LONDON (AP) — A group of researchers are preparing to release an anthology of Taliban poetry, something they hope will help English-speakers better understand the men who've waged more than a decade of war against NATO-led forces in Afghanistan.
Many of the works in "Poetry of the Taliban" center on the movement's campaign to expel foreign forces from their territory, with angry battle anthems or mournful dirges devoted to civilian casualties. But others touch on themes of religious devotion, nostalgia, or even love.
Alex Strick van Linschoten, one of the anthology's coeditors, said he had collected the 240-odd poems off the Internet and in the field — not for novelty's sake, "but as a way of understanding who the Taliban are."
"This is one of the big problems of the conflict, which is one of making decisions without properly understanding the circumstances of the people around which these decisions are being made."
Although the Taliban's Web presence is closely monitored, few people showed much interest in the group's poetry. Strick van Linschoten suggested that was a mistake.
"The only way you're going to understand who the Taliban are is reading and understanding what they have to say," he said.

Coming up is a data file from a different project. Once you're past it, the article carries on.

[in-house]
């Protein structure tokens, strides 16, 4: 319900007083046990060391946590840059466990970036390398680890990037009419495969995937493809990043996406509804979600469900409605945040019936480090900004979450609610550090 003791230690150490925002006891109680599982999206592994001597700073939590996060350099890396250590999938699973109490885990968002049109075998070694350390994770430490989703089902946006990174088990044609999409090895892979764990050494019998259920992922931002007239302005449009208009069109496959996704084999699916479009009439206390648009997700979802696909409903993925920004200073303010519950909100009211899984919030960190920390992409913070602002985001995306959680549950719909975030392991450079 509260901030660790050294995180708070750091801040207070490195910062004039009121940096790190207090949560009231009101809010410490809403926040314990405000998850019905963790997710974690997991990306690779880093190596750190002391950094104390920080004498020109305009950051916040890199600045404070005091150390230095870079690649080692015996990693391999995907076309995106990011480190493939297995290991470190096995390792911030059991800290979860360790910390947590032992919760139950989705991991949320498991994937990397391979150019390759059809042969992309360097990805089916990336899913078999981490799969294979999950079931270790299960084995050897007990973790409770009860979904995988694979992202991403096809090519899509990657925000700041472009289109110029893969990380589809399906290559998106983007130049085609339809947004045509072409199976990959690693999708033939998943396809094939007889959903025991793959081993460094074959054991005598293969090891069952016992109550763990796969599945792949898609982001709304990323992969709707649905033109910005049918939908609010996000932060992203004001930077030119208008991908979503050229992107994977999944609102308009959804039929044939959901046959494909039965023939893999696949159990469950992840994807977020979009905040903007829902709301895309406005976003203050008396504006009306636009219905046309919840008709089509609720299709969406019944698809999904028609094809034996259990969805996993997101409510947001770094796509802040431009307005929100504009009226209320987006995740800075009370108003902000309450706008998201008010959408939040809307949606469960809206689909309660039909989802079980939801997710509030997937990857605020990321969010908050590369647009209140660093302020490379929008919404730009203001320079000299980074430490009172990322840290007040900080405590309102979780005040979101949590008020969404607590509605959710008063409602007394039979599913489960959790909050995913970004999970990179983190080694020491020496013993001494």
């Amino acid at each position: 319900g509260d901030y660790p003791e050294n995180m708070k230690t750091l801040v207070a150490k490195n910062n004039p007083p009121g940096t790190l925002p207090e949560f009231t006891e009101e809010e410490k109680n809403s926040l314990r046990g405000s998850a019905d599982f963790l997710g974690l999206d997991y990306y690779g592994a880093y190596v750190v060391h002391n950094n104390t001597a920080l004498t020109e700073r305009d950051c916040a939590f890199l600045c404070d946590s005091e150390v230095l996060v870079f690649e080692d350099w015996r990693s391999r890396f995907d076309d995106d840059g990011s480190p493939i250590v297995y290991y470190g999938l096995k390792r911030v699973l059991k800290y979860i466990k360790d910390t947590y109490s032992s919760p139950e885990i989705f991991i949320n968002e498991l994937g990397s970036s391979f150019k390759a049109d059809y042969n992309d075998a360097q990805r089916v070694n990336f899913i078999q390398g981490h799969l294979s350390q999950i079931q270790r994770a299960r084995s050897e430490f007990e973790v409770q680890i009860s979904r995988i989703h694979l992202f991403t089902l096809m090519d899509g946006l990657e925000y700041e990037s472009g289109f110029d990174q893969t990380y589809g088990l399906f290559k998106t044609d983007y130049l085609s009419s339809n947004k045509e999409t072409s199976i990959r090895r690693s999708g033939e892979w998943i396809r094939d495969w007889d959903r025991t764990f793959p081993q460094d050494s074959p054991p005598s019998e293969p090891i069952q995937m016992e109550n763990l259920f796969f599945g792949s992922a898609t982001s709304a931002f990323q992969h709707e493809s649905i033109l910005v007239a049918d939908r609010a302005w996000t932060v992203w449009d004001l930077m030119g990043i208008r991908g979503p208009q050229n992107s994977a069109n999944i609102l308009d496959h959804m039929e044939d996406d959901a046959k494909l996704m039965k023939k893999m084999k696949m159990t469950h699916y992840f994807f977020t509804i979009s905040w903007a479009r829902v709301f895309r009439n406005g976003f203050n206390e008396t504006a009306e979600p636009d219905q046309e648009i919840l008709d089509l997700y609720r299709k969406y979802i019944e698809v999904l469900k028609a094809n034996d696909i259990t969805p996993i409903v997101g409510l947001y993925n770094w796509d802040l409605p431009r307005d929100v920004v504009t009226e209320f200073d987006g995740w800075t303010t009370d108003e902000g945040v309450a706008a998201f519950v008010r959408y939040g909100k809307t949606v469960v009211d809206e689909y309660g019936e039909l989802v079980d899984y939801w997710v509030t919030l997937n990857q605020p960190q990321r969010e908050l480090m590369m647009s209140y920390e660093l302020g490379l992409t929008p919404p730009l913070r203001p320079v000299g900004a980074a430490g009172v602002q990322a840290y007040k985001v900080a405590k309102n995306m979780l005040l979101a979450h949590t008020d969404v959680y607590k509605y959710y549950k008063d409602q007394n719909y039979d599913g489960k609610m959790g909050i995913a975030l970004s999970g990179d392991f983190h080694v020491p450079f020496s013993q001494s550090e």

The poems cited in the book's forward run the gamut. There's an ode to the guerrilla fighter:
"I know the black ditches/I always carry a rocket launcher on my shoulder;
"I know the hot trenches/I always ambush the enemy;
"I know war, conflict, and disputes/I will tell the truth even if I am hung on the gallows ..."
But there's also a cry for peace:
"End cruelty so that,
"An ant won't die by someone's hand ..."
And moments of introspection and self-doubt:
"It's a pity that we are wandering as vagrants,
"We did this all to ourselves."
John Jeffcock, a former British army captain who edited an anthology of U.K. war poetry called "Heroes," said he'd seen parallels between the writings of British soldiers and those they were fighting.
"They are written by soldiers," he said of the Taliban poetry. "While you may not agree with their cause, they go through the same anguish and pain and heartache that British soldiers would do."
But he said that he'd been struck by how stark some of the war poems were.
The Taliban poetry was "much more black-and-white" than what British soldiers wrote, he said, warning that "war is a gray business."
"It tells me that these people are going to be very difficult to negotiate with," he said.
The Taliban poems, which were co-edited by Felix Kuehn, and Faisal Devji, are being published in Britain by C. Hurst & Co. Publishers Ltd. later this month. The anthology is scheduled for release in the U.S. in September.
Strick van Linschoten said the book was part of a wider effort to archive and digitize more than a million of words' worth of old Taliban documents recovered from Afghanistan.
Poetry of the Taliban: http://www.poetryofthetaliban.com/